Boston University School of Law
765 Commonwealth Avenue
Boston, MA 02215
BOSTON UNIVERSITY LAW STUDENTS SAY…
Academics & Programs: Boston University School of Law offers a breadth of curricula that is matched by few other schools anywhere in the country. Beyond the first-year curriculum (which includes a mandatory moot court program and a course in legislation), there’s a stunning array of courses and seminars. Clinical and externship programs galore “are fabulous and allow for a great deal of hands-on experience.” There are six journals, five concentrations, nine dual-degree programs, study abroad opportunities all over the globe, and a host of very cool special programs. Especially noteworthy is the Summer International Internship Program, which connects students with summer internships in other countries. Also, students here can count up to twelve credit hours in other graduate or professional schools at BU toward their law degrees.
The “friendly and open” administration at BU Law is “generally very receptive to students.” With the exception of a “few really terrible” professors, the “engaging and committed” faculty is “shockingly good.” By virtually all accounts, “the professors are unbelievable” here. “They are talented public speakers, so lectures are rarely boring.” “They are available to discuss class issues and career prospects, and they are happy to give general law school or personal advice.” “Several of my professors rank as the best teachers I have had at any level,” beams a 2L. “There is a strong focus on teaching and cultivating the next generation of lawyers at BU. While intimidating at the outset, there is nothing like feeling yourself grow personally and professionally as you progress in the JD program.”
Most students call the Career Development staff “stellar” and promise that they can “find you a summer job overnight if need be.” BU students looking for work can also avail themselves of “a close alumni network” locally and their school’s “excellent reputation” across the Northeast and all over the country. “BU’s reputation carries… throughout the country and has opened a lot of doors.”
Campus Life/Facilities: The facility here is “a big tower” “near downtown” that “provides great views of Boston.” “There are outlets at every seat and there is plenty of light in every classroom.” “The law library is well-stocked with resources for research.” Functionality aside, aesthetics leave much to be desired. Students call it an “imposing concrete monolith” that is “the worst example of 1960s architecture imaginable” and “more on par with a correctional institution than a place of higher learning.” The “cramped” classrooms are pretty uncomfortable and “never warm enough or cool enough.” “The elevator situation provides daily irritation.” While students freely admit that it’s not the greatest environment in which to spend three years, they point out that there are many, many other pluses. “I’d rather have a terrible tower and an amazing education than vice versa,” observes a 2L.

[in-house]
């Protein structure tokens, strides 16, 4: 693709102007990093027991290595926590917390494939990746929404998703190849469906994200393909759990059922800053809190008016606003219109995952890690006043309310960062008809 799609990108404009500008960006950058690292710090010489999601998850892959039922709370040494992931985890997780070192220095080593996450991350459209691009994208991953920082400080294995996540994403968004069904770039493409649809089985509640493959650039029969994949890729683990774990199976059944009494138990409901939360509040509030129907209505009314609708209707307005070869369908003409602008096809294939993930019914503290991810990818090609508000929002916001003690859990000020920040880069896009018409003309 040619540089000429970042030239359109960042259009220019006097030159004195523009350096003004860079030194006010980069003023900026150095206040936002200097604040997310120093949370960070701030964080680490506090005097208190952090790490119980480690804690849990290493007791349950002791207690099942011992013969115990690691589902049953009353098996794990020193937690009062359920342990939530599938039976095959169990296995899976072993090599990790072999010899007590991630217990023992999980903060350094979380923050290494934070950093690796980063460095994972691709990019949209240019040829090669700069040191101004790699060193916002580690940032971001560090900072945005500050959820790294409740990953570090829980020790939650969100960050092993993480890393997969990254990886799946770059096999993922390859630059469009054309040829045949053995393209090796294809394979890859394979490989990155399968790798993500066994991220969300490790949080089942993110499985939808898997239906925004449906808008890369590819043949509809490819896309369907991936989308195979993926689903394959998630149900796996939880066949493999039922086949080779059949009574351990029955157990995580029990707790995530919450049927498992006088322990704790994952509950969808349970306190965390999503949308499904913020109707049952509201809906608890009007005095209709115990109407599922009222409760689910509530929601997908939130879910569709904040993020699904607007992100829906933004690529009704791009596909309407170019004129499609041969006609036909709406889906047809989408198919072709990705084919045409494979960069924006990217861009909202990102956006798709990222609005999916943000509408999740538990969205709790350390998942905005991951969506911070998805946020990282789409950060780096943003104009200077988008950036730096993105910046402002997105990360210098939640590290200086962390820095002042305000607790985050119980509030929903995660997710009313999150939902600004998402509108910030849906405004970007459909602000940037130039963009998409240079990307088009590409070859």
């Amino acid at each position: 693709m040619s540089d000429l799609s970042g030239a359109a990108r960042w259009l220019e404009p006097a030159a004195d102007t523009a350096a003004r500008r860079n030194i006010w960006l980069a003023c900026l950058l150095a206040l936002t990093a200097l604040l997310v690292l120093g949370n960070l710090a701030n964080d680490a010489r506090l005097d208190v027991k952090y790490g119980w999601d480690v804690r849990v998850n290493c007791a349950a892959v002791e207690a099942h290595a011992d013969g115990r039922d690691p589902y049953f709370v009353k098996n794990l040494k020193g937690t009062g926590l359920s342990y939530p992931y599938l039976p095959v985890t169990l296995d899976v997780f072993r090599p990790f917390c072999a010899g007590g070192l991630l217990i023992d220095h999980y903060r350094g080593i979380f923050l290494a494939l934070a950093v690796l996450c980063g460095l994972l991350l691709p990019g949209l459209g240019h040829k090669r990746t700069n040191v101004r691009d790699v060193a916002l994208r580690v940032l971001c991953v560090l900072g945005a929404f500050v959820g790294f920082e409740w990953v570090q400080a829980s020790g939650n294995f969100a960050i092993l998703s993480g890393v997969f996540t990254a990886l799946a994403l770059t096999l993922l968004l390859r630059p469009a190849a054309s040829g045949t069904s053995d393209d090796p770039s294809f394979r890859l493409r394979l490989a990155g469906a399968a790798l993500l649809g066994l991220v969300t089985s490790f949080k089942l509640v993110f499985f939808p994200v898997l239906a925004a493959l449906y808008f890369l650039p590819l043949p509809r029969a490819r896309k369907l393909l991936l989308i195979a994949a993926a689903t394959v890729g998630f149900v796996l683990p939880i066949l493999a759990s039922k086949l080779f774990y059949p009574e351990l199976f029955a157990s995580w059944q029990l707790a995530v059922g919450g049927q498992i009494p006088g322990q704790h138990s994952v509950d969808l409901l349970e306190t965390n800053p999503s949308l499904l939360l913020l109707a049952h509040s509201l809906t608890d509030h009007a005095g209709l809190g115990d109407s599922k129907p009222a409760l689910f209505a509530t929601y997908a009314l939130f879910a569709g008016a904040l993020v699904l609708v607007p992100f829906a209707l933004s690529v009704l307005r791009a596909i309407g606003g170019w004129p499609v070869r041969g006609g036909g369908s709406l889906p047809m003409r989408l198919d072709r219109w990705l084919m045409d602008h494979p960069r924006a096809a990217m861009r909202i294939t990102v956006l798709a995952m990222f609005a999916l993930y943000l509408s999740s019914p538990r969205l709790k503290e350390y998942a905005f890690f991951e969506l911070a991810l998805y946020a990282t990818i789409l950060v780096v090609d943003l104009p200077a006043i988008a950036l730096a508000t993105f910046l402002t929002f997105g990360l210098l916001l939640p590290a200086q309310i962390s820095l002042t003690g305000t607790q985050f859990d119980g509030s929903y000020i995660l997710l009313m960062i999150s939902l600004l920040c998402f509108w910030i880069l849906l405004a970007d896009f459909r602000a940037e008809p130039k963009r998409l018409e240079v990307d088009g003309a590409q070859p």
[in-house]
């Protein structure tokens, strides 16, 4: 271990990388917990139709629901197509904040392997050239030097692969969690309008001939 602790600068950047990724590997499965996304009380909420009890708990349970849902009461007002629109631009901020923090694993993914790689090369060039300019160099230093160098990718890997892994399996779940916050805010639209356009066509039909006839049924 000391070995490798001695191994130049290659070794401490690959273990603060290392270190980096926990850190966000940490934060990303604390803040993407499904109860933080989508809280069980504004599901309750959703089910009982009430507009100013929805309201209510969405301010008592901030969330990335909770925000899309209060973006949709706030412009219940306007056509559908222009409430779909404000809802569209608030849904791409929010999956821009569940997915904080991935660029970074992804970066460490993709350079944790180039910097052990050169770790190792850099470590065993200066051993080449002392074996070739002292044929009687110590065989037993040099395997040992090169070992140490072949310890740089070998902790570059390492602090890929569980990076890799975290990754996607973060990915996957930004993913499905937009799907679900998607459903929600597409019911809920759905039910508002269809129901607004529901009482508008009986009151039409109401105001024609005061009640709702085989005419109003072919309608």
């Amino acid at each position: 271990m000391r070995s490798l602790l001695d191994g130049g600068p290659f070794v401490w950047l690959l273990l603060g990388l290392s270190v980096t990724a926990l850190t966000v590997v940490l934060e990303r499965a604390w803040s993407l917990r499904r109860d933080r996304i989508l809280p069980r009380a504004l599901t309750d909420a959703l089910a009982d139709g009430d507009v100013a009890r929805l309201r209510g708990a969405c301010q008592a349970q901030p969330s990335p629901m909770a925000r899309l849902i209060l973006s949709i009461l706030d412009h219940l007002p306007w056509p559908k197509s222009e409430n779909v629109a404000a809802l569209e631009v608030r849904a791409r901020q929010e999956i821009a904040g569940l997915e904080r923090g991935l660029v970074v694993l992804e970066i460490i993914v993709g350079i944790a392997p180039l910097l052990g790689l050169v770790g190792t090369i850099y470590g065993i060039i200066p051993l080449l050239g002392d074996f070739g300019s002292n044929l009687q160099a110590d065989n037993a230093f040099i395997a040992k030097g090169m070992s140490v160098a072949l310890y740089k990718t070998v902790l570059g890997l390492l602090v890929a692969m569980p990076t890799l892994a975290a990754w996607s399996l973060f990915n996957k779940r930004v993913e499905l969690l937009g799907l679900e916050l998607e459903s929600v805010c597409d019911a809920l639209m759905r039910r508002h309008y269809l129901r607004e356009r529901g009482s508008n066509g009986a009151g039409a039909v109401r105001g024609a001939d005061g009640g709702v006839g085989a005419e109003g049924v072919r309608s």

Students at BU Law describe themselves as “hardworking, smart,” and “pretty liberal” politically. A solid majority comes “straight out of undergrad.” Some students say the population is “a pretty good reflection of society overall, with a mix of students and not really an abnormal amount of quirky characters.” Other students tell us that BU is full of “socially awkward kids who were not popular in college or high school and are hoping that now is their time.” Much to the chagrin of many of these future attorneys, there is a grading curve here. It’s definitely not the harshest law school curve we’ve ever seen, but it does “maintain an edge of competitiveness, especially for those who are still massaging their damaged egos from being rejected by Harvard.” For the most part, though, “traditional law school competitiveness does not exist.” “I think students are ultimately just competing with themselves,” proposes a 3L.
Life outside of class at BU is “vibrant, accepting, and wonderful.” “There is a student organization for every interest,” with some “just having one meeting a semester with free pizza and not amounting to much more, while others are active getting speakers and events.” “Many students have tight social circles” and “things can be cliquish,” particularly for 1Ls. Nevertheless, students promise “a great social atmosphere,” especially if you like “alcohol-centered activities.” It’s a lot like “college 2.0,” really. Bar nights are common, and there are several other big social events on the calendar each year (including a popular 5K race) that “are all well-attended” but don’t feature alcohol. When that scene gets old, students here have all the culture and charm of Bean Town at their disposal.
* The Princeton Review is not affiliated with Princeton University.